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Saturday, November 2, 2013

The Splash Page Volume 20

For Comics Released October 30, 2013

Hello, dear readers!  Long time, no see.  I took a brief little two week break from The Splash Page: 1. because I was sick, and 2. I went on an AWESOME trip to Universal Orlando's Halloween Horror Nights.  But you're not here to read about all that, you want to know about some comics!  Well, I cannot think of a better volume to come back with than number 20.  It feels absolutely crazy that this little review article has been going for 20 weeks now, and I am so proud of the way it continues to evolve.  Nevertheless, this was a pretty average-sized pull week, but very heavy on the Marvel side.  See how it all turned out below!


Avengers #22
Written by Jonathan Hickman, Art by Leinil Francis Yu

In case you have not been doing so already with this event, it is best that you read this issue of Avengers after you have read Infinity #5, otherwise you may be a bit confused as to what is going on here.  As the Avengers head towards Earth to stop the might of Thanos, some of the team's members take the time to rally together, mustering all of their might before taking on this last, big challenge.  Throughout this event, Avengers has generally been the weakest of the Hickman-written tie-in comics.  The main reason for this has been that, because the conflict with the Builders being generally uninteresting, the comic often fell prey to spurts of boredom and apathy.  With the Avengers now making their way towards the more engaging plot thread of this event, one would hope that perhaps Avengers could make a turn around and become an interesting tie-in as Infinity comes to a close.  Unfortunately, that is not the case.  Without the boring, meandering Builders plot to delve into, Hickman instead decides to briefly explore various relationships among the characters on this far too large Avengers roster and how they are feeling after the events of Infinity thus far.  This is not necessarily an unwise decision, but, if someone has not been reading Hickman's Avengers, most of this issue comes with a litany of questions regarding who is on the page and why one should even care.  This issue also points out a glaring weakness in some of Hickman's comic writing: the man can weave a great story, but his character development is generally sparse and pointless.  Yu gives some good art, but this is still a weak tie-in.  Rating: B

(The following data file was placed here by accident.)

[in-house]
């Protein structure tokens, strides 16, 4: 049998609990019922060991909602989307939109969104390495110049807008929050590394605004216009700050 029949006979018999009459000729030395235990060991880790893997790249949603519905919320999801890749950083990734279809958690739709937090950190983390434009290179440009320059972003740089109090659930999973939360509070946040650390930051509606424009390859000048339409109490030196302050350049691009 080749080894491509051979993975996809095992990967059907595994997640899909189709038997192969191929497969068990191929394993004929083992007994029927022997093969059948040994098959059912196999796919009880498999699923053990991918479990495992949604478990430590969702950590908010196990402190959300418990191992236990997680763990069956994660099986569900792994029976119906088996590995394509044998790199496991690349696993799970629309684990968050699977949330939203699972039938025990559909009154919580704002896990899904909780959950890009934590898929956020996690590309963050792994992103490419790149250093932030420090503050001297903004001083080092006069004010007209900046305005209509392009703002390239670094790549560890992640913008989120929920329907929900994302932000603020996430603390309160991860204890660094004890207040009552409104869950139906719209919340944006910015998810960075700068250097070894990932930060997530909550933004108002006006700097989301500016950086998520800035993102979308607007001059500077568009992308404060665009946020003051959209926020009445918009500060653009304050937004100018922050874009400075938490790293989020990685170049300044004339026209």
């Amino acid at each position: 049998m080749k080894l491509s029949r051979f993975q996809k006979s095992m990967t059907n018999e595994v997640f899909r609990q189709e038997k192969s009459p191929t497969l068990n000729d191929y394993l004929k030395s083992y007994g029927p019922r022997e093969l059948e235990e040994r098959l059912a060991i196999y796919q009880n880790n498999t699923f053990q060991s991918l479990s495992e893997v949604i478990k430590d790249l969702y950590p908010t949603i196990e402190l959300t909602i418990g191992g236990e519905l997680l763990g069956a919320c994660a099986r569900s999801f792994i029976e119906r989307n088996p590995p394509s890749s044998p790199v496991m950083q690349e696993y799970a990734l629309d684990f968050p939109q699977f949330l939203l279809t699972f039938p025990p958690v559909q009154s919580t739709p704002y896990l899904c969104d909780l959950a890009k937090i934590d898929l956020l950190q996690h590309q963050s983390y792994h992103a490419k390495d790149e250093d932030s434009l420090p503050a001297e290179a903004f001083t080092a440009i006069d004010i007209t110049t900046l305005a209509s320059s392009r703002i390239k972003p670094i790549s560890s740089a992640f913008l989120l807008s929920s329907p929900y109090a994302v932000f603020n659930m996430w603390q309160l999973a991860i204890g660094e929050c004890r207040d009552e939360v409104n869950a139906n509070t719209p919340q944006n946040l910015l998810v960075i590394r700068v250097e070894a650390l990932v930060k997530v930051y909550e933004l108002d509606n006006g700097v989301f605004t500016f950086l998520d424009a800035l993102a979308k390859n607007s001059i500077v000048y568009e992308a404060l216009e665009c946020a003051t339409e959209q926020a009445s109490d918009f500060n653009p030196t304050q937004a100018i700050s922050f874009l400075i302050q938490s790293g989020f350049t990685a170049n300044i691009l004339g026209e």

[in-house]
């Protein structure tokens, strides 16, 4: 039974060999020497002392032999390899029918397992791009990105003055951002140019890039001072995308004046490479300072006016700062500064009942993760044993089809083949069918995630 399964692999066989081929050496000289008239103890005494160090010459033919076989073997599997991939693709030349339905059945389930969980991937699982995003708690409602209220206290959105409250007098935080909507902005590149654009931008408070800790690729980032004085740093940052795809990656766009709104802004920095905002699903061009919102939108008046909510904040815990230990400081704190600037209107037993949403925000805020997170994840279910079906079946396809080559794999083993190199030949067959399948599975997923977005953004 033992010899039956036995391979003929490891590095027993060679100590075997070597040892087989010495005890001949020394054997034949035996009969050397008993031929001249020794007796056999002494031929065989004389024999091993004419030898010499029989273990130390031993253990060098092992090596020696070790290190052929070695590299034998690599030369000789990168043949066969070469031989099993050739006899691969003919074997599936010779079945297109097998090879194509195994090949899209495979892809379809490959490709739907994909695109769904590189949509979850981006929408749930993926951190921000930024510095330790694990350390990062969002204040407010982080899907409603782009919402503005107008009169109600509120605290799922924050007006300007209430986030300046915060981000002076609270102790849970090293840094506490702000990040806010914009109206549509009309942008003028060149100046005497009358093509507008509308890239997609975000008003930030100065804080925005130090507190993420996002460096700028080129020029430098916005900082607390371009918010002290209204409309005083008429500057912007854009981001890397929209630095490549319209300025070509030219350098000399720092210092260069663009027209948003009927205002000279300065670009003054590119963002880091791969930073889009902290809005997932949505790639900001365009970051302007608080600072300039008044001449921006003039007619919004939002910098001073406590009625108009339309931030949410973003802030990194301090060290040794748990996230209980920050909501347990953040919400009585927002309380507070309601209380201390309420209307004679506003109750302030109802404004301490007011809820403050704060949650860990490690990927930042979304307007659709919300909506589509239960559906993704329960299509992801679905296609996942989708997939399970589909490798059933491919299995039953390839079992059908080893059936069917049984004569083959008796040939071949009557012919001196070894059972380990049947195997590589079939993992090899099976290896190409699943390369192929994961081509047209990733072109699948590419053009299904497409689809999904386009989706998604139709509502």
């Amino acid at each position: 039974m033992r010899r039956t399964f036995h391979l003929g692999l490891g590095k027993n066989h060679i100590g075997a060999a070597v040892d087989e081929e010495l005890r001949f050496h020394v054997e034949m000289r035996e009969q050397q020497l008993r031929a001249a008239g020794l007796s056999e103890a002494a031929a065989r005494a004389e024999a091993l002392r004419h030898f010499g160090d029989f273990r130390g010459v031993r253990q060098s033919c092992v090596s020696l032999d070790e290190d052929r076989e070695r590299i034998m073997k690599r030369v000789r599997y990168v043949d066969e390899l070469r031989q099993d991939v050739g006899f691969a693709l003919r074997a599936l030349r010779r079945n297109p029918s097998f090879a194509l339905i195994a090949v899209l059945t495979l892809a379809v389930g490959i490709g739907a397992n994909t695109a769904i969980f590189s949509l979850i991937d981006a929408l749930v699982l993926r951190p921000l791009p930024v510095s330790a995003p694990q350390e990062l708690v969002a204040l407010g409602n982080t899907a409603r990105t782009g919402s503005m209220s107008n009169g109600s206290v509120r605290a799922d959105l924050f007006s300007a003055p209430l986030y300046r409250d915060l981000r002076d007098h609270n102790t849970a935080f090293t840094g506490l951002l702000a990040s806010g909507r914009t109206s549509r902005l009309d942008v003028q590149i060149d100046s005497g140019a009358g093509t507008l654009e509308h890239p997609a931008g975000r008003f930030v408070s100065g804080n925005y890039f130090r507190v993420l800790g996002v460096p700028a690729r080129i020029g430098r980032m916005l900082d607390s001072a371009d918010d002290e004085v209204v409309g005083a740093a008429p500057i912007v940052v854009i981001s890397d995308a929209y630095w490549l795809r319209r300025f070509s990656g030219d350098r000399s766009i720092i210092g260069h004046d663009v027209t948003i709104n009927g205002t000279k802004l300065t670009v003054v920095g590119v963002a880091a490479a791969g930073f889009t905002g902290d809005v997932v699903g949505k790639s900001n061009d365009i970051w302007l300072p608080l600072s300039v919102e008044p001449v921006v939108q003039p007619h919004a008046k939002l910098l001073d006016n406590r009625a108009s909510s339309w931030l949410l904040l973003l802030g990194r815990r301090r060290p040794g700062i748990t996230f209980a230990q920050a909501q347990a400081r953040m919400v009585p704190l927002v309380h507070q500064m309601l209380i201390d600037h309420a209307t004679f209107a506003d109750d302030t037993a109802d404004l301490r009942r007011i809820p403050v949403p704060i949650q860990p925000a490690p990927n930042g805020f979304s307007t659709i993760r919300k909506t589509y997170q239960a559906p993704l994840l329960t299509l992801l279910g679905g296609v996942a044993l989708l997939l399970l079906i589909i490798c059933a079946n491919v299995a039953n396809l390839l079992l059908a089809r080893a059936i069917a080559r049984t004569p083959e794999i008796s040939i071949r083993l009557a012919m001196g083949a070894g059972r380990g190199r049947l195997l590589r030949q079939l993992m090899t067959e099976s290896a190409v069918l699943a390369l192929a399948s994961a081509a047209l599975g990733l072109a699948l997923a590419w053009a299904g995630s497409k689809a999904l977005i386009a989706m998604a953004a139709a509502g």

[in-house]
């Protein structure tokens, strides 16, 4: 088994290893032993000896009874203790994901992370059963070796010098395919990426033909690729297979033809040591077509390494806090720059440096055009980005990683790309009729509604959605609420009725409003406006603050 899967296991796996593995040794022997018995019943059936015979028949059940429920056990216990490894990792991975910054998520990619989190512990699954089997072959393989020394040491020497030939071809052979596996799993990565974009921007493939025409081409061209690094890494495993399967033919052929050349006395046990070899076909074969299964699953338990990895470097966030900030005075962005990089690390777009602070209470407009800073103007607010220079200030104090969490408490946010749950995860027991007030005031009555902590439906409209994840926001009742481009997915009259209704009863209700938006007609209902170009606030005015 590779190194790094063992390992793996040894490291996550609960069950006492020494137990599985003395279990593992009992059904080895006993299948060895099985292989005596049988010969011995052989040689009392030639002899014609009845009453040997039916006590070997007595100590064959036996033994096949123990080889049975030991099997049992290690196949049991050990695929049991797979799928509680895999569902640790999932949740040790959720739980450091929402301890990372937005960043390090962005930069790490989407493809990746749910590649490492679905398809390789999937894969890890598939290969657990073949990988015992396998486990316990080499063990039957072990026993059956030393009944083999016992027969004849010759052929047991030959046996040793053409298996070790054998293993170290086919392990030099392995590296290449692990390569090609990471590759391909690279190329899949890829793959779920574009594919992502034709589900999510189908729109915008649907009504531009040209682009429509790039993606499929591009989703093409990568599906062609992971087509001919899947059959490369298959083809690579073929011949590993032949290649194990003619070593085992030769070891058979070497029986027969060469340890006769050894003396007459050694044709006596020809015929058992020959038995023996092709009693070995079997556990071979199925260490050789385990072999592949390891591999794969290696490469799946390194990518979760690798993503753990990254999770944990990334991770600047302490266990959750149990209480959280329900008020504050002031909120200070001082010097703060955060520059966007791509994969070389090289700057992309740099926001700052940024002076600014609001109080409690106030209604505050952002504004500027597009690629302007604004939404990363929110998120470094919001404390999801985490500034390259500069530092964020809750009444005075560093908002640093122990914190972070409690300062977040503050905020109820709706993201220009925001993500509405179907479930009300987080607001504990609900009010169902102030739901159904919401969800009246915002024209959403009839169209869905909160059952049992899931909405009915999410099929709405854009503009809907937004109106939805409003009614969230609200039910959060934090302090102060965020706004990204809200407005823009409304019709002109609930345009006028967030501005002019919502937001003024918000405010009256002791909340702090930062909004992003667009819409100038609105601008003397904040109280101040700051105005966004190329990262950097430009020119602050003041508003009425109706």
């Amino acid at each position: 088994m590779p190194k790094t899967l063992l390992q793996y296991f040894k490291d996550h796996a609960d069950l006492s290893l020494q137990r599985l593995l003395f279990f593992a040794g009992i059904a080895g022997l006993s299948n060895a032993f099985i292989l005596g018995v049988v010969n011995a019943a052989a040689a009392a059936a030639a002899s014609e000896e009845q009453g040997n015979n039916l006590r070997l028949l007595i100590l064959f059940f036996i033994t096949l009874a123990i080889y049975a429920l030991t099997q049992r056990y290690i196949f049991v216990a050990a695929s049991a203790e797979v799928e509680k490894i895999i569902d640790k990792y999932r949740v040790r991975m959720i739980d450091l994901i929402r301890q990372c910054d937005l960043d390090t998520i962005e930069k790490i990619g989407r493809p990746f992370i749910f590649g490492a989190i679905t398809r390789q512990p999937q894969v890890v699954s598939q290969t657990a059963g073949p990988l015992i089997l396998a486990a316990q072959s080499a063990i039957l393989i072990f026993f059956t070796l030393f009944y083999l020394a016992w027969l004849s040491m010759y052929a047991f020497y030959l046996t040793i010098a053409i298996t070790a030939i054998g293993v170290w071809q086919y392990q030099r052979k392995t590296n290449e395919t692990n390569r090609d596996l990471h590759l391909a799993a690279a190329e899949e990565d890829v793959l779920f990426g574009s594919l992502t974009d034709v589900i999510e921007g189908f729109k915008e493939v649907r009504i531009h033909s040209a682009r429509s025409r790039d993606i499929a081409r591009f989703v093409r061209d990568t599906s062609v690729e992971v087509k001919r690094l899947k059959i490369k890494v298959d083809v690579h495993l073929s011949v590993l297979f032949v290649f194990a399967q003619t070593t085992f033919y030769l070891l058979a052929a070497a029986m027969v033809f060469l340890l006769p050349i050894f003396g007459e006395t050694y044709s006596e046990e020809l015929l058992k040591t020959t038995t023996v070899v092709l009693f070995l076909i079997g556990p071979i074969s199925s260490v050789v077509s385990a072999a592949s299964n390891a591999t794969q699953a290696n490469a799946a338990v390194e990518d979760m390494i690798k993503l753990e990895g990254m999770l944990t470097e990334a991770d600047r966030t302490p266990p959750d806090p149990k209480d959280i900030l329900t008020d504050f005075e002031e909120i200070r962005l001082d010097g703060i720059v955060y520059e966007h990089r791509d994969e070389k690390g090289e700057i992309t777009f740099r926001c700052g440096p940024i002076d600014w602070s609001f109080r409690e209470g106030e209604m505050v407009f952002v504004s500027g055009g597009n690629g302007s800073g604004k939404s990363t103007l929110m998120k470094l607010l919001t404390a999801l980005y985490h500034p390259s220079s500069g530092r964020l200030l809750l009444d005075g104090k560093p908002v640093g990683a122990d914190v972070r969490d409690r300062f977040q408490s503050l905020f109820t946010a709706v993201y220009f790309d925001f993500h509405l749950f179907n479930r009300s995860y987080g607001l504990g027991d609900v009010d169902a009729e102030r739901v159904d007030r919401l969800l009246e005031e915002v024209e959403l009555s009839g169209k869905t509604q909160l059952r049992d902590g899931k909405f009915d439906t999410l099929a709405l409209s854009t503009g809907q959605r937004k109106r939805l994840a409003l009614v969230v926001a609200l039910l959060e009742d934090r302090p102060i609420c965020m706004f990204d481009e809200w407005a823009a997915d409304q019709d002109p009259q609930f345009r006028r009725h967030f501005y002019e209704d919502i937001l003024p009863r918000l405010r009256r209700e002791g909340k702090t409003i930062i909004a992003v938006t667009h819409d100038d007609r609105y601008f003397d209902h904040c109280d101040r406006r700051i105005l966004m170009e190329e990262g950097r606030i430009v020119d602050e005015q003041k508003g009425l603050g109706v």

Guardians of the Galaxy #8
Written by Brian Michael Bendis, Art by Francesco Francavilla

As can be expected, Guardians of the Galaxy finally makes its way into the story of Infinity with this issue.  When you have a team with so many ties to Thanos, it seemed inevitable that this comic would eventually have to play some role in the crossover event.  Fortunately, what we have here is one of the better tie-ins to this event.  Guardians of the Galaxy doesn't try to make some large statement about the over-arching story Jonathan Hickman is trying to tell.  Instead, Bendis weaves his way into a very small corner of the overall event, making the flow of this issue feel completely natural from what has come before.  For reasons still unknown, Peter Quill finds himself having to think hard about whether or not he should stop Thanos from taking over Earth, something which meets the ire of Gamora.  When another mission, something still related to stopping Thanos, comes to light, however, the Guardians able to jump in to help out a desperate S.W.O.R.D.  In terms of story, much of this issue feels like just about everything we have come to expect from Bendis' brief run on this title thus far.  Great character moments, intriguing action pieces, and a fun sense of humor continue through this issue.  What is perhaps most standout about this entire tie-in is the art.  Francesco Francavilla guest illustrates this issue, and he does so in a way that makes Guardians of the Galaxy downright immaculate.  Sara Pichelli and Steve McNiven have done great work on this book, but Francavilla gives this issue an exciting, indie feel that would be great to see more of down the line.  Rating: A

Infinity #5
Written by Jonathan Hickman, Art by Jerome Opena and Dustin Weaver